The State Department has designated 19 U.S. cities as acceptable for refugee resettlement which made the Biden administration’s resettlement policy clear: pedal to the metal; damn the torpedoes, full-speed ahead. Afghan resettlement deserves maximum caution; the administration took the opposite road. The official argument for speedy resettlement is that our allies — those who purportedly worked side-by-side with the American military — are in grave danger, and must be airlifted out of Kabul immediately. No doubt, there’s some truth in that assessment. But Americans want guarantees that only friends receive invitations.
Since Americans are, by and large, trusting people who want to help at-risk strangers, most would be accepting of new refugees if confident that they had been properly vetted, and the good guys were weeded out from the bad guys. The White House assures a wary public that incoming refugees are being processed by “intelligence professionals or law enforcement officials.” The Biden administration insists the vetting is “rigorous,” and dedicated officials are working “around the clock” to safely process Afghan refugees.
Safely vetting 83,000 refugees in a matter of hours is impossible. Wisconsin Sen. Ron Johnson, a Republican, visited his home state’s Fort McCoy where Maj. Gen. Darrell Guthrie told him that many incoming refugees had no identification and weren’t Special Immigrant Visa holders. The administration classifies unidentified Afghans as part of a vulnerable population, are therefore granted humanitarian parole — once a rarely used DHS option, but now commonplace — and are admitted, no questions asked. Afghan advocates are lobbying for a 50,000-person humanitarian parole.
Biden’s resettlement strategy is slipshod, begs for abuse and could lead to tragic homeland consequences. Comprehensive refugee vetting is a six-step process that, according to the UN High Commissioner for Refugees’ website, should take between 18 and 24 months. First, the prospective refugee must register with the UN High Commissioner for Refugees who refers the individual to a U.S. Embassy. Then, the State Department steps in, and begins several security checks carried out through myriad federal security agencies.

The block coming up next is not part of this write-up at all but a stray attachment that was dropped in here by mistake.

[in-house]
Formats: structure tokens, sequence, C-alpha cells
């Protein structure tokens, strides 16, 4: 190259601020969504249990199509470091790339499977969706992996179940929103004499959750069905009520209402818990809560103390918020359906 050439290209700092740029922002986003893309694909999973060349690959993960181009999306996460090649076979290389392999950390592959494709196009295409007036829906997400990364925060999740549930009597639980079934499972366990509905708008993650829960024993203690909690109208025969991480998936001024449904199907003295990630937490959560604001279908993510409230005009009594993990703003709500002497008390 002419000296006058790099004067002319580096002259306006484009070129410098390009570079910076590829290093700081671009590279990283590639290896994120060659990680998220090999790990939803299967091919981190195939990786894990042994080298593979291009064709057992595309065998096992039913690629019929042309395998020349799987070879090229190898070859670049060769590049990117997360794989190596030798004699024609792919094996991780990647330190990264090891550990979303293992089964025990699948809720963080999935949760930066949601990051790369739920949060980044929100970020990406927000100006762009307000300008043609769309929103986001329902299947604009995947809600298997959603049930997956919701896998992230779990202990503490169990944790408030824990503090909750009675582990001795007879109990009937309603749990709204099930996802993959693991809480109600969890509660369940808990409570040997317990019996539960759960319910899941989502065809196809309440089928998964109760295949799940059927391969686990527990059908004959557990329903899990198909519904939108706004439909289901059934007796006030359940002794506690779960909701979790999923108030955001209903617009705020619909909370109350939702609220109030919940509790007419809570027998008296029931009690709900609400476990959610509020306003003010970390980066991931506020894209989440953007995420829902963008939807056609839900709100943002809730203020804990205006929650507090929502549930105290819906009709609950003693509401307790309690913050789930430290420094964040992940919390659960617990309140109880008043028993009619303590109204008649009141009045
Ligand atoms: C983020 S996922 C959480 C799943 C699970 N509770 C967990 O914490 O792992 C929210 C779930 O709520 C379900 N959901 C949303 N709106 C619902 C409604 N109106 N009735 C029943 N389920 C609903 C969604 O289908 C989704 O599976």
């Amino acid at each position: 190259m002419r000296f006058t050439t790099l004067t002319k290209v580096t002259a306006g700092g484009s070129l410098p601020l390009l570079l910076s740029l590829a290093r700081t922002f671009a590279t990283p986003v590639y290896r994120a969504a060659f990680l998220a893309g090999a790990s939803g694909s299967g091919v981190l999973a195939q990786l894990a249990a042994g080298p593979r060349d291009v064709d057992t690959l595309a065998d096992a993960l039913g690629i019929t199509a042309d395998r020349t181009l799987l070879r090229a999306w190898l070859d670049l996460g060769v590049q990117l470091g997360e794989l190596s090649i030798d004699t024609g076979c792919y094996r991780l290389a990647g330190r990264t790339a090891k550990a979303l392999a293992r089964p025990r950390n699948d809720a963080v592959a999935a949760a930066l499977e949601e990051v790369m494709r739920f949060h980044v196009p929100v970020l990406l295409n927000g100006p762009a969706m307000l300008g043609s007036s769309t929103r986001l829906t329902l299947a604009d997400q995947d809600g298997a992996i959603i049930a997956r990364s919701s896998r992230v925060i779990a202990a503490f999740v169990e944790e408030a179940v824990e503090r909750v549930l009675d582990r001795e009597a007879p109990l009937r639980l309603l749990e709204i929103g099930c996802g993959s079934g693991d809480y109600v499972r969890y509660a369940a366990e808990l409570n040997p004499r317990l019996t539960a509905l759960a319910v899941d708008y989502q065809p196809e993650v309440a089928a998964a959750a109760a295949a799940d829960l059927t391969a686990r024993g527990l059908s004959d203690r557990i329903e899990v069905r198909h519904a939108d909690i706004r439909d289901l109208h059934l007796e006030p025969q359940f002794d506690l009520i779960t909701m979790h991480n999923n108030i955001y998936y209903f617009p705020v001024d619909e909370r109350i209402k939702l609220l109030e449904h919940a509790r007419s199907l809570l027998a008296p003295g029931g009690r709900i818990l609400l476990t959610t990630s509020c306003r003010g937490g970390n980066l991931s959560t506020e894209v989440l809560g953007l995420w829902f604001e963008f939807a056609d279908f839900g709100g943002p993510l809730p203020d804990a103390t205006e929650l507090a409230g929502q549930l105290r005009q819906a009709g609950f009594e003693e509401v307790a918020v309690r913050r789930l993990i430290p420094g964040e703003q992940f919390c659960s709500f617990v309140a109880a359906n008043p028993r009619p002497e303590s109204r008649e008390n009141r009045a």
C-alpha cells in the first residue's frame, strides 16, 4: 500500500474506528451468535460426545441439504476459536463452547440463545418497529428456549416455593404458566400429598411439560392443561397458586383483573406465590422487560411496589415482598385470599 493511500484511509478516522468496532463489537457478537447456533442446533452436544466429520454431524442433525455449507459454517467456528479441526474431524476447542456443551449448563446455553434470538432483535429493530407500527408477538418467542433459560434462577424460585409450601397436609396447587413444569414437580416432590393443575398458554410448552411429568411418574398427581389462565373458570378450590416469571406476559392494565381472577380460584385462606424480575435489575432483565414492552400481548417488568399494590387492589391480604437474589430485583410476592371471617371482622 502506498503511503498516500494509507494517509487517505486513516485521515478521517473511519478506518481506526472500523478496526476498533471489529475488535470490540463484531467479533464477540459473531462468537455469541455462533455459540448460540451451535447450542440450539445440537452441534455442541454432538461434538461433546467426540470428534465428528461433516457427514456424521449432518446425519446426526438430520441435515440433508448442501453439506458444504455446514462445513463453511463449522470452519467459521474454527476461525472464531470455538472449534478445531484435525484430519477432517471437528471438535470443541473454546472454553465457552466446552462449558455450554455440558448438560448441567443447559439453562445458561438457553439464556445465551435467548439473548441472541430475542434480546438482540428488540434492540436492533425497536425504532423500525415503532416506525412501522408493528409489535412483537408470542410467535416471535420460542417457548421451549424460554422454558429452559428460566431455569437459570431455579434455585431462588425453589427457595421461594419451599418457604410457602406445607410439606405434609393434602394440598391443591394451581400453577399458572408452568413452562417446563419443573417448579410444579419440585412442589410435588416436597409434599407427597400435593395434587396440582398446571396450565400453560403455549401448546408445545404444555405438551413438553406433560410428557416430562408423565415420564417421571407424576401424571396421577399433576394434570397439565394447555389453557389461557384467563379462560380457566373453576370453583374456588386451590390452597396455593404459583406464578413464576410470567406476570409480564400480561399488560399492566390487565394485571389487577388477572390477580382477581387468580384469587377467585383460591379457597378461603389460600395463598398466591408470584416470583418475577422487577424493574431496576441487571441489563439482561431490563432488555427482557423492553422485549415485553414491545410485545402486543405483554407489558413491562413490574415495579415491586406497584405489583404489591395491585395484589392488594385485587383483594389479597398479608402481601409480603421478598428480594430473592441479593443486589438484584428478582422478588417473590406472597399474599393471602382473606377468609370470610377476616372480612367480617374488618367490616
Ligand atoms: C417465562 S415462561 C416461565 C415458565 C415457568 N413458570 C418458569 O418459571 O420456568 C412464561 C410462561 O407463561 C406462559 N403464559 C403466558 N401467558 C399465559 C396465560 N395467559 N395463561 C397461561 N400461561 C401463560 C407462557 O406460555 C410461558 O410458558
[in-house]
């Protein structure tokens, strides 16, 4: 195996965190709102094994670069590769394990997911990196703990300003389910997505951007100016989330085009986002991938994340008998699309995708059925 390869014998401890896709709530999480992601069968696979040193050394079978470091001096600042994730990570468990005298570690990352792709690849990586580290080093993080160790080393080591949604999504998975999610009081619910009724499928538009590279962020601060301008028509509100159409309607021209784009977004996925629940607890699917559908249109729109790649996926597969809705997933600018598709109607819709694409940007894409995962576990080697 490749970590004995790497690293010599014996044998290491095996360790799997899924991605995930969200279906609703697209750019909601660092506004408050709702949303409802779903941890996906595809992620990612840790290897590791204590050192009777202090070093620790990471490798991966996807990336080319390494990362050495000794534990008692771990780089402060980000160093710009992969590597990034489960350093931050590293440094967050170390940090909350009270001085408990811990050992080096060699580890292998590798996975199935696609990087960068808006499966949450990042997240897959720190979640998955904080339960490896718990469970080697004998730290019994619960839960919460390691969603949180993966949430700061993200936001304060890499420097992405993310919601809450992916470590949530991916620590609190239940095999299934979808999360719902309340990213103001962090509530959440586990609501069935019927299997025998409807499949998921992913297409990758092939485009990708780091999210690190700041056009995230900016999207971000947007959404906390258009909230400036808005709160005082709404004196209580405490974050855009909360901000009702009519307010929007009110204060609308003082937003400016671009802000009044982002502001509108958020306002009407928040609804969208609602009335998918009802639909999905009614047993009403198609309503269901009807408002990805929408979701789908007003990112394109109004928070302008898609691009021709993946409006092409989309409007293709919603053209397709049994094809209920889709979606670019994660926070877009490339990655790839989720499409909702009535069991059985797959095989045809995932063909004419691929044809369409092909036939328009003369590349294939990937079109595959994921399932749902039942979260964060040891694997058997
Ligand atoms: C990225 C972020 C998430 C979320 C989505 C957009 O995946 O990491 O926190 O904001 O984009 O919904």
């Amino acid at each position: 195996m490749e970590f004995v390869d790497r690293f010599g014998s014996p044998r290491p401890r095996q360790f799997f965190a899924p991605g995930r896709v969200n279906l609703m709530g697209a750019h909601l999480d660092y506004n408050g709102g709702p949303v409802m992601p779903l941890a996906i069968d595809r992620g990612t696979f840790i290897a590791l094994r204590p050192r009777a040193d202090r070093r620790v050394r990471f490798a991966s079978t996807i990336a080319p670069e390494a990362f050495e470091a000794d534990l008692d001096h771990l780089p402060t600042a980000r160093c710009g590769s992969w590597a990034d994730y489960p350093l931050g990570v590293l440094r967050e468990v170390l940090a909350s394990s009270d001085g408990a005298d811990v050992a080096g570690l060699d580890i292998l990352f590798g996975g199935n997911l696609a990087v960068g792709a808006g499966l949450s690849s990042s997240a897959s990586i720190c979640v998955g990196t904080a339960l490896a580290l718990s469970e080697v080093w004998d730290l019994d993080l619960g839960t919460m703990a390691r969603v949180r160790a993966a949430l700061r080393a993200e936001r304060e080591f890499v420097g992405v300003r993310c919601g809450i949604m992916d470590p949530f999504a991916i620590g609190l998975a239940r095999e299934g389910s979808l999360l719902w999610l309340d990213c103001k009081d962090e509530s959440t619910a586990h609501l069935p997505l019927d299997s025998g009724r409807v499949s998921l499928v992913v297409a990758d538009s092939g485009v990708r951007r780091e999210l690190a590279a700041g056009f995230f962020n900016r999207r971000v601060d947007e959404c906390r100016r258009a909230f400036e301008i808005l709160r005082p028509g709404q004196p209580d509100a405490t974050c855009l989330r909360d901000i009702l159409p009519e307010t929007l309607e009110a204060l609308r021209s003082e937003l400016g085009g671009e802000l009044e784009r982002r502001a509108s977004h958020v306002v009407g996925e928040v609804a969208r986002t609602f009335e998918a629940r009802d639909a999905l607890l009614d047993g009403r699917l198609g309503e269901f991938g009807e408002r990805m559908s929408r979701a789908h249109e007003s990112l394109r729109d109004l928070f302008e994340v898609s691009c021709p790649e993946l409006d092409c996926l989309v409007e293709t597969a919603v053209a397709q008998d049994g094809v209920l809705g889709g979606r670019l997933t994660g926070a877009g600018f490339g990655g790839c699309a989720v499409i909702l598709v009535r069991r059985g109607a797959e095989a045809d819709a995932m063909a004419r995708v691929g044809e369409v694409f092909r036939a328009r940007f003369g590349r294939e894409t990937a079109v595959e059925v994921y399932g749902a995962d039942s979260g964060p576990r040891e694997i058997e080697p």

The State Department’s Bureau of Population, Refugees and Migration will partner with other agencies to create an Overseas Processing Entity, a document ultimately given to a U.S. Citizenship and Immigration Services officer. Eventually, the officer interviews the refugee face-to-face to determine if he can be resettled. Finally, the case returns to the Bureau of Population, Refugees and Migration for the final approval, subject to medical screening. The bottom line on faux vetting: the Taliban controls the U.S. Embassy. Documents that might help validate refugee petitions are inaccessible or have been destroyed. Anything other fable that the establishment elites’ offer up is smoke and mirrors.
Blood has been shed of Americans and innocent Afghans; trillions of dollars have been squandered, and countless establishment lies over two decades have been told and shamelessly retold. After American deaths, mountainous waste and brazen deceit, Biden adds insult to injury when he boasts about airlifting Afghans out of Kabul while citizens are left behind. Then, Biden, having done irreparable damage, forces his poorly managed resettlement plan on a skeptical public still coping with COVID-19’s fallout.
Although Americans never voted on the potentially nation-altering resettlement, taxpayers will fund the hundreds of millions of dollars the process requires over a multi-year period. No administration official has sought the opinions of the residents who live in the 19 cities. The administration is brazenly indifferent to deep doubts about the hasty decision to aimlessly resettle Afghan nationals. The refugees are, like it or not, on the way. Resettlement Biden-style is potentially a deadly Russian Roulette game of chance where Americans could be the victims.
Joe Guzzardi is a Progressives for Immigration Reform analyst who has written about immigration for more than 30 years. Contact him at firstname.lastname@example.org.